A couple days ago, a relatively weak M-class solar flare on the sun produced a coronal mass ejection.  This CME was directed at Earth, with a South-pointing polarity. In other words, it was good for producing Northern Lights!  Actually the flare was small enough, and the CME slow enough that I wasn't expecting anything substantial as far as Aurora on this day...or at least anything I'd be able to see.  As I was getting my backyard observatory open just after dusk and getting ready to take some photos, I realized there was something wrong with the sky to the north. It was supposed to be a nearly 100% clear day. I was disappointed that there was a bank of clouds that appeared to be rolling in from the north.  The clouds were odd however, So i watched them for a moment. They were green, and diffuse. Strange for clouds of course, but a bit strange for Aurora too. 
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observatory with faint northern lights
Having my camera handy, I took a picture of them just to see what would show up on the sensor. Eyes aren't terribly sensitive to narrow-band light like Aurora, so they often appear dim and almost colorless in some cases.  The camera confirmed it. These are the Northern Lights!  I proceeded to take a few beauty shots of the observatory, and then finally set up for a timelapse. That would end up being a very important decision!

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Strong GeoStorm
I let the timelapse run for about 2 hours.  The first hour or so showed a weak green glow and little else.  But near the end, an explosion of color occurred. I was lucky enough to be standing outside right at the onset of the major storm.  After this brief display ended, I shut down the timelapse to have a look. Wow was that cool on camera!  That night I stitched it together into a video and uploaded it to youtube, then posted about it on my facebook and a couple blogs.

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Within a couple days, the video had been viewed 350,000 times. It had been spotted on CNN, MSNBC, Foxnews, and dozens of local stations across the country.  Perhaps 10's of Millions of people have seen this video! Have you?  Youtube itself posted the video to its facebook page! Resulting in a melee of hits and comments.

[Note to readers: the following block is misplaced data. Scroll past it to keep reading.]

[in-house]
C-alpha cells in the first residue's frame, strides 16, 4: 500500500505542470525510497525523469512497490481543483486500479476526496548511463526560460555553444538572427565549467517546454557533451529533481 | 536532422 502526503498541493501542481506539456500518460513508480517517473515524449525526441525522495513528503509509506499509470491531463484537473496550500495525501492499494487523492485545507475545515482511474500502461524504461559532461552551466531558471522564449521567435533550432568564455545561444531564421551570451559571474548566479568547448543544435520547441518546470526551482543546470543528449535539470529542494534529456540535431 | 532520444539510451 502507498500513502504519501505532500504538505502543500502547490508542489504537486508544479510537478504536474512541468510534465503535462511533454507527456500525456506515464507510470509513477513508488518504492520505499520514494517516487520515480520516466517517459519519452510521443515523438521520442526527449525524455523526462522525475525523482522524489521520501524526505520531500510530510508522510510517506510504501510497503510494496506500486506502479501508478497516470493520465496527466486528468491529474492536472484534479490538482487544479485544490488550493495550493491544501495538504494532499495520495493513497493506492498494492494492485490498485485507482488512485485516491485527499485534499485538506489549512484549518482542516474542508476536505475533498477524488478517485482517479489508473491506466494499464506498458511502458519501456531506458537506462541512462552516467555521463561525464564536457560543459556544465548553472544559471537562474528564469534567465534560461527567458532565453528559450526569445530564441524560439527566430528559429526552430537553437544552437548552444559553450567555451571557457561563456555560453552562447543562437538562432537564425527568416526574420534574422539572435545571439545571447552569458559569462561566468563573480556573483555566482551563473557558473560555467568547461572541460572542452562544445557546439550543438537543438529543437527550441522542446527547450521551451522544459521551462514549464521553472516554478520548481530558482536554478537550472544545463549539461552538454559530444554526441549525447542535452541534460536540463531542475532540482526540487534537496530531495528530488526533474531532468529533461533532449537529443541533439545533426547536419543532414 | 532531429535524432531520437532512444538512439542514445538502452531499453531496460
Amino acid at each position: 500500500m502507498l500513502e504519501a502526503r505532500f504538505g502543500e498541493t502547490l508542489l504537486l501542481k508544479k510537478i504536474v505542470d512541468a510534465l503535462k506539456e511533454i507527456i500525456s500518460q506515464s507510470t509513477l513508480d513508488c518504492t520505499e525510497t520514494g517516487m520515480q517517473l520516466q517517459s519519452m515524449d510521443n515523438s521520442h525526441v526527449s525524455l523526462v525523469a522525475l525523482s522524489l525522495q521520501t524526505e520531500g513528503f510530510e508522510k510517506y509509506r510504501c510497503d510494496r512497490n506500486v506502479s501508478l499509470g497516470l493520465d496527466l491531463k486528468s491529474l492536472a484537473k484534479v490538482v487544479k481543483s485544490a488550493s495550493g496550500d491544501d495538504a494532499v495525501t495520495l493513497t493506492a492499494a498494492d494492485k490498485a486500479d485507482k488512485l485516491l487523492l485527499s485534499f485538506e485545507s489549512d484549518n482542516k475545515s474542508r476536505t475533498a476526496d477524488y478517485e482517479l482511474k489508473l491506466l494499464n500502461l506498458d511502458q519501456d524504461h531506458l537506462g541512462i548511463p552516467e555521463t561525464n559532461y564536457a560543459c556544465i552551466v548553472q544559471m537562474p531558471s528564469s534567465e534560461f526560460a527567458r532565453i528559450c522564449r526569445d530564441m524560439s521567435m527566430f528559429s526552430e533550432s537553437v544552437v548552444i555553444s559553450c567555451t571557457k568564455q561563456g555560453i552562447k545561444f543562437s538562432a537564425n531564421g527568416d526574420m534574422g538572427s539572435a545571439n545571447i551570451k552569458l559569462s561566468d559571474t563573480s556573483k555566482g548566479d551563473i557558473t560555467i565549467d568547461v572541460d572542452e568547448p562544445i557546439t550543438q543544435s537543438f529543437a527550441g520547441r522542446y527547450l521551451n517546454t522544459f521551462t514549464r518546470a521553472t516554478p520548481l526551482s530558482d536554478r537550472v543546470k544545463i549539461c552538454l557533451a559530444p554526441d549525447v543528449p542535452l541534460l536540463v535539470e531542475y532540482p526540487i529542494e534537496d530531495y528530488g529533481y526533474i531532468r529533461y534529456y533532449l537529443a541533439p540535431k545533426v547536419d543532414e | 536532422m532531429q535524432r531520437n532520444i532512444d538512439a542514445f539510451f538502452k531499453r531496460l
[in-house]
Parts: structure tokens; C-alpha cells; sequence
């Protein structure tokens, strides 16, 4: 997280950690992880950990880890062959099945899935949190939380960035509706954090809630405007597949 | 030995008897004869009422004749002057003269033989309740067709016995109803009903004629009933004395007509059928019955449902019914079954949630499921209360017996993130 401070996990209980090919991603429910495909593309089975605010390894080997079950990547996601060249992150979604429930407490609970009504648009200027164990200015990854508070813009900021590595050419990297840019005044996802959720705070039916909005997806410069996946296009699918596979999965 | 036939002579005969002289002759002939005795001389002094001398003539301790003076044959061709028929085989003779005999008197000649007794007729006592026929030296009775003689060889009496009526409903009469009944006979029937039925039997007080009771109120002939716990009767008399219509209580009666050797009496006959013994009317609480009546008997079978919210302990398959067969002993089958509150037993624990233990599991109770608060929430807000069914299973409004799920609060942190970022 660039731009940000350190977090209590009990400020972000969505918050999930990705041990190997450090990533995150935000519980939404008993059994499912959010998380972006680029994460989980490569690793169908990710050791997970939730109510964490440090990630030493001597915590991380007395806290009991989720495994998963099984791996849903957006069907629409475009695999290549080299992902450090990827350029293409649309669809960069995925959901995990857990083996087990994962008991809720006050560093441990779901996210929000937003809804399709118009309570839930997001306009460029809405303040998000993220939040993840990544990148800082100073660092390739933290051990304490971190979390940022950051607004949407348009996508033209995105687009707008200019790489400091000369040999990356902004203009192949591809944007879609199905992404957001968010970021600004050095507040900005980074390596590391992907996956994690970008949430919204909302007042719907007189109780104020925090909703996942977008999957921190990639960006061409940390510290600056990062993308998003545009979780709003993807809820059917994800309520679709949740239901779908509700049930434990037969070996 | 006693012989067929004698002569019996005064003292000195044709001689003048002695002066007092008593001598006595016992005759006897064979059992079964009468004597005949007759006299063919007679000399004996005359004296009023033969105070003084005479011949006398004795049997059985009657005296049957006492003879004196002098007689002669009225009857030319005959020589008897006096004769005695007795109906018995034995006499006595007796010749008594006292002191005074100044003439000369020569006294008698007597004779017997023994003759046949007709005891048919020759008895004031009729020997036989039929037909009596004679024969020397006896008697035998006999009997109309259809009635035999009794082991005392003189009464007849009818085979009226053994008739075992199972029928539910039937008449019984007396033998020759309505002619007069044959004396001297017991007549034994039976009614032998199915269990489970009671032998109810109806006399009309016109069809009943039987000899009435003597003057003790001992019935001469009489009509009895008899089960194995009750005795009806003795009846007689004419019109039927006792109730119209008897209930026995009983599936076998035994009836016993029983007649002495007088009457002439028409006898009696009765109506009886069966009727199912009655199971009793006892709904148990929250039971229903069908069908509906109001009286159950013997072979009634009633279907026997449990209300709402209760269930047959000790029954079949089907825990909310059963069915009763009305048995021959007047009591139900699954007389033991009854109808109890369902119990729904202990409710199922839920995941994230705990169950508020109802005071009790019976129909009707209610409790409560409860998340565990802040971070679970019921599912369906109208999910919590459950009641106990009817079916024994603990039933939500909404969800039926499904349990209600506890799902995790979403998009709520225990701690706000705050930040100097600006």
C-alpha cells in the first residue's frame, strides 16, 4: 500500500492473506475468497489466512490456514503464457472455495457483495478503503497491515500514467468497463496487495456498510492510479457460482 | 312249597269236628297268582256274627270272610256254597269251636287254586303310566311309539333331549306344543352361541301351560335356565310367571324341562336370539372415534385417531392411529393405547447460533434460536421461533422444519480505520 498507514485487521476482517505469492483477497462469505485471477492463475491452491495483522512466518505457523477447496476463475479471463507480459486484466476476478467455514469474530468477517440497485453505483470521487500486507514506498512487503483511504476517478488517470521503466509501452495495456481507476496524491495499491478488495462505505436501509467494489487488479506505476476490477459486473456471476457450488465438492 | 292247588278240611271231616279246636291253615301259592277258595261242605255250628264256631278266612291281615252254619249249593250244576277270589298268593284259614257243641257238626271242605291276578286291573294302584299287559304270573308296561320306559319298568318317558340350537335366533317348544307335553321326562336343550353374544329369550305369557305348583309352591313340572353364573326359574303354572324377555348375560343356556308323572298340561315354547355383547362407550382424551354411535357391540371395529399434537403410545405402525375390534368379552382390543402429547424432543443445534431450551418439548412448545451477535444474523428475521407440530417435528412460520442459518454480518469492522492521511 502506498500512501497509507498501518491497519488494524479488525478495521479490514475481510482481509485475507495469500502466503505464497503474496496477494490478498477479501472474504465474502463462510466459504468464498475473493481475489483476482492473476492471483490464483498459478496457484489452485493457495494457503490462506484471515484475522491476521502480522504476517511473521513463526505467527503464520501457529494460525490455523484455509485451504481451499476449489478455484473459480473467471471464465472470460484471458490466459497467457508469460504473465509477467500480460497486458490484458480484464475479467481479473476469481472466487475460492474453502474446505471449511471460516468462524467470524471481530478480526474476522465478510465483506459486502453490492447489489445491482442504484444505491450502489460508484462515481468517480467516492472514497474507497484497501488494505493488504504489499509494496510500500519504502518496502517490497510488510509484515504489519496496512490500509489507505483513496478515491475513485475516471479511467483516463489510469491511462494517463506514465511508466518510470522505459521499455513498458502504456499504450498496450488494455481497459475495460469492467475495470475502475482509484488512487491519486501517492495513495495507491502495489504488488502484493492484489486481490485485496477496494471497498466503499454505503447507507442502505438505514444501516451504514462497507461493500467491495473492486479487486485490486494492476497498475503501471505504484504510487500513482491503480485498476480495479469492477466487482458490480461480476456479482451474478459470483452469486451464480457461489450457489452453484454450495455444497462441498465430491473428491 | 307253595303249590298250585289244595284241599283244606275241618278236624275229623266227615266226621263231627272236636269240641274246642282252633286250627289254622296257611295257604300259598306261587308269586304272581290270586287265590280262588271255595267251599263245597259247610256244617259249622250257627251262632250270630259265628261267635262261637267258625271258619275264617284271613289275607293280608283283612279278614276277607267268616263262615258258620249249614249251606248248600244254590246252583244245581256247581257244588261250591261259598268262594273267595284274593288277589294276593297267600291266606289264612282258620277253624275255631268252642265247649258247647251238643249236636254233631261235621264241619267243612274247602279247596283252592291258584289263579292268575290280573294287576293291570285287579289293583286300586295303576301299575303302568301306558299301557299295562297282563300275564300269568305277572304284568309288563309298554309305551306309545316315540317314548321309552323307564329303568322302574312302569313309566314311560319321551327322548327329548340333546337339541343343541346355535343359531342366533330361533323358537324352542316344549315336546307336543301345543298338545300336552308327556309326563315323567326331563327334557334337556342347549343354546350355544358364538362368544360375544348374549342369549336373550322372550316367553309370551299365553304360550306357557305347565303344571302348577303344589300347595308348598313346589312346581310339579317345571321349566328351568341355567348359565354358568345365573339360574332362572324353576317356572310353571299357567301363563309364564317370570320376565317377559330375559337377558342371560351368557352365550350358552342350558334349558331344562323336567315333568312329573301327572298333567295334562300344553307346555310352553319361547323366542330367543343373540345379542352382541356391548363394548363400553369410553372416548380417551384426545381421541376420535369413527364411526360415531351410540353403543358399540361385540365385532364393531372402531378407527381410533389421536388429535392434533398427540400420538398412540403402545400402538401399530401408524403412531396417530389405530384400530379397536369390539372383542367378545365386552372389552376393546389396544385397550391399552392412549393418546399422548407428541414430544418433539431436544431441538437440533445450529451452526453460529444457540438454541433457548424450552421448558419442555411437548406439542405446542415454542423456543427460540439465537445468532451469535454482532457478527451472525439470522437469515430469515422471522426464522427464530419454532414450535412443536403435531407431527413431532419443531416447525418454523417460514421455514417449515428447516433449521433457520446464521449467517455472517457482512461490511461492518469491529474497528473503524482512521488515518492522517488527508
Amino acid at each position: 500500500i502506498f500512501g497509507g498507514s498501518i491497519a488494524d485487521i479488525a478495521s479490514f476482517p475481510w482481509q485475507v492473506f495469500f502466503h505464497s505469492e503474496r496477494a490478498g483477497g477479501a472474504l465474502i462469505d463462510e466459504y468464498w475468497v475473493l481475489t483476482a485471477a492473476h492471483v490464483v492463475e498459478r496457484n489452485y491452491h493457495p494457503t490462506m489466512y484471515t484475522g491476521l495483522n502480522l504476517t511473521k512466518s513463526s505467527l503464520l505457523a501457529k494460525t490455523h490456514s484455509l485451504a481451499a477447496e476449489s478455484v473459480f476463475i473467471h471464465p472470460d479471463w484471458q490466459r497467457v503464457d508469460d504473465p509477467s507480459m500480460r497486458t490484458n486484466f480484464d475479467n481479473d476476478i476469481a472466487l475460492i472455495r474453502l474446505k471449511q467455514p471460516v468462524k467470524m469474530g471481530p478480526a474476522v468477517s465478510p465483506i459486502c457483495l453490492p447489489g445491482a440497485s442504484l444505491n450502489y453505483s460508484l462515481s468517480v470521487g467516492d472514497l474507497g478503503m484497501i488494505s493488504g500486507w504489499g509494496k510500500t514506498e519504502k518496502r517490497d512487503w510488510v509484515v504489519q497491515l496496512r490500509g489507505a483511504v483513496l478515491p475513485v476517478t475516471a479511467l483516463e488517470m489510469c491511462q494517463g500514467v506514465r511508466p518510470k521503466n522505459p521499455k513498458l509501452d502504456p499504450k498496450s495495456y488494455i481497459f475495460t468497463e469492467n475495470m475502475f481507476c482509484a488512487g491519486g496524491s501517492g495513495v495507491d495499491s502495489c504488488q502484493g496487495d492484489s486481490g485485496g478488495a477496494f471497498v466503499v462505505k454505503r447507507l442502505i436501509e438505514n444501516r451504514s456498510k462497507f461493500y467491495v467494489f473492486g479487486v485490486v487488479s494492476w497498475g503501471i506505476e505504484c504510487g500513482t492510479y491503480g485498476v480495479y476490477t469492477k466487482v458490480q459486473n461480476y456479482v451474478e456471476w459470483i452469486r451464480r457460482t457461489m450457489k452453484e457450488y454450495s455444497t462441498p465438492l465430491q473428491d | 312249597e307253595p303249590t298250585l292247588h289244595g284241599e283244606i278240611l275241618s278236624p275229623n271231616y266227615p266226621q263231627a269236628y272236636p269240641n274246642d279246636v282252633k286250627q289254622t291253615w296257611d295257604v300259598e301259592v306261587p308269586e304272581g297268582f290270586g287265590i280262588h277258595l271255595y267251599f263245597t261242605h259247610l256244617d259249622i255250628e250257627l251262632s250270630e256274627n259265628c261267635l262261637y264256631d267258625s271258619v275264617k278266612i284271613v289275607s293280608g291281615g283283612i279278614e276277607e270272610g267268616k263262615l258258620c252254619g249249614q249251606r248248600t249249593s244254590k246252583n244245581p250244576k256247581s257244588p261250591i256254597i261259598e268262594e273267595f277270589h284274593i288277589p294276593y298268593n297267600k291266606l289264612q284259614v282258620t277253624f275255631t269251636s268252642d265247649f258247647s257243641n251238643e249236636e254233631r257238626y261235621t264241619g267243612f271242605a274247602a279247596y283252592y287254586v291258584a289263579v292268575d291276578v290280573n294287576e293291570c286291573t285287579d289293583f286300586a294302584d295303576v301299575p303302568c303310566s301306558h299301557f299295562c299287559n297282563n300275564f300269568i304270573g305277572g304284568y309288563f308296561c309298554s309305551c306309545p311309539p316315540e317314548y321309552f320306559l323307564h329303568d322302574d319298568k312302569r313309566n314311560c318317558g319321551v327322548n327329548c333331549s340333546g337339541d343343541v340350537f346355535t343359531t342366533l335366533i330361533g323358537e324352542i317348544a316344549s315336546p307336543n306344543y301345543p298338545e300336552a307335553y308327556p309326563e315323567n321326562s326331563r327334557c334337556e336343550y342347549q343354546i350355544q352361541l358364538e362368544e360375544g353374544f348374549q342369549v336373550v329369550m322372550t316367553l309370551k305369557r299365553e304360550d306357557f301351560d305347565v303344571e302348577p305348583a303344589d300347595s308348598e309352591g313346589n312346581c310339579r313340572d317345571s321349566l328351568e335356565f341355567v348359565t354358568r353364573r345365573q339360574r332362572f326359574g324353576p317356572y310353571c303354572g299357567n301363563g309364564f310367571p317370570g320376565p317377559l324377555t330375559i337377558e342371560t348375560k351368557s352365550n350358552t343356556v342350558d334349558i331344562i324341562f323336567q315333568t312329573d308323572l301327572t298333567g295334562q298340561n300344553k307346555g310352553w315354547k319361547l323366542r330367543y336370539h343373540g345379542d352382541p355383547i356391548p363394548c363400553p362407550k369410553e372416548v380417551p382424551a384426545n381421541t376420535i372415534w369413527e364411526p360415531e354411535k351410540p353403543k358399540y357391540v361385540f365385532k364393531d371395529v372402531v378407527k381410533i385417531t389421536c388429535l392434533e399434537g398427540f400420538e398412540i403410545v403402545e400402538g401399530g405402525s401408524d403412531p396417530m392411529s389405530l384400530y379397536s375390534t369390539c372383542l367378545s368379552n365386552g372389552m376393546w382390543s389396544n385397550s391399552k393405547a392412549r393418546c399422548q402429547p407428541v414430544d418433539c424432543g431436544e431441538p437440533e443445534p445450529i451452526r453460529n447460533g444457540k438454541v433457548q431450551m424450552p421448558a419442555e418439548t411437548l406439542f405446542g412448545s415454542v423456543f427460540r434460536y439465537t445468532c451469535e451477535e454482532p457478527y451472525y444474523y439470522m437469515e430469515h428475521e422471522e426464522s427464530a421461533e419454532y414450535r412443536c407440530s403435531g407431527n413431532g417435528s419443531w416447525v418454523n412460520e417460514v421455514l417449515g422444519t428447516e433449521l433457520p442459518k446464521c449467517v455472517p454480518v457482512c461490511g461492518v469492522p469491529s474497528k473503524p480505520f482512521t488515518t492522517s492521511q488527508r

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Northern Lights - Southern Michigan - Nov 2001
Kp Index of 8
I'd like to take on the misconception that Northern Lights are either rare, or Impossible to see from the state of Michigan.  Since the new Solar Maximum is approaching, (2012-2013) this is a good time to spread some advice on when and how to view the Northern Lights from our extremely lucky location in the world.  And also issue a warning that our luck is about to run out.

The Great Lakes are quite special in recent history in that we are probably the warmest location on earth from which to see Northern Lights on a pretty regular basis. Southern New Zealand and Tasmania would be our nearest competition and even they get to see them a lot less often than the upper Great Lakes do.  'Regular' not 'Rare.' depending on how you look at it.  There are several reasons for this.  Our Latitude on the planet is roughly on either side of the 45 degree parallel, the half-way point between the equator and the North Pole.  However,  Auroras don't really cling or depend on the earth's polar axis, or the axis of rotation of the earth.  Alaska for example is well known for its northern lights "Because it's so close to the north pole"

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Northern Lights at Zenith (Directly overhead)
Southern Michigan - Nov 2003
Kp Index of 9+
That's actually not the reason. The reason Alaska is known for its Aurora is because some areas of it lie directly underneath the 'Auroral Oval' or a ring of nearly continuous Northern Lights that is centered around the MAGNETIC North Pole.  This spot on earth, as of ~2005 was located at 82 degrees North, and 114 Degrees West longitude.  Michigan is at about 83 degrees west. This means that the Magnetic North Pole is actually about 8 degrees, or a few hundred miles closer to us than the North Pole. officially, our "Geomagnetic" Latitude here in Michigan is between 52 degrees North at the southern end and about 56 degrees north Geomagnetic Latitude, closer to Lake Superior.  The standard aurora oval "lives" at about 62 degrees north Geomagnetic Latitude.  In other words, if you live in Marquette, MI for example, you live less than 6 degrees away from where the aurora 'lives.'   If you imagine an Arc that goes from central Alaska down through Edmonton, Canada, and finally between Lake Superior and the Hudson Bay, this is the normal auroral oval for Midnight local time.  To see the Aurora, you need to be standing at or less than 6 degrees away from where they are positioned over the Earth. So in theory, a place like Marquette should be able to see them virtually every day. Really? I'll explain...

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Northern Lights ('SubStorm') - Southern Michigan - Dec 2003
Kp Index of 6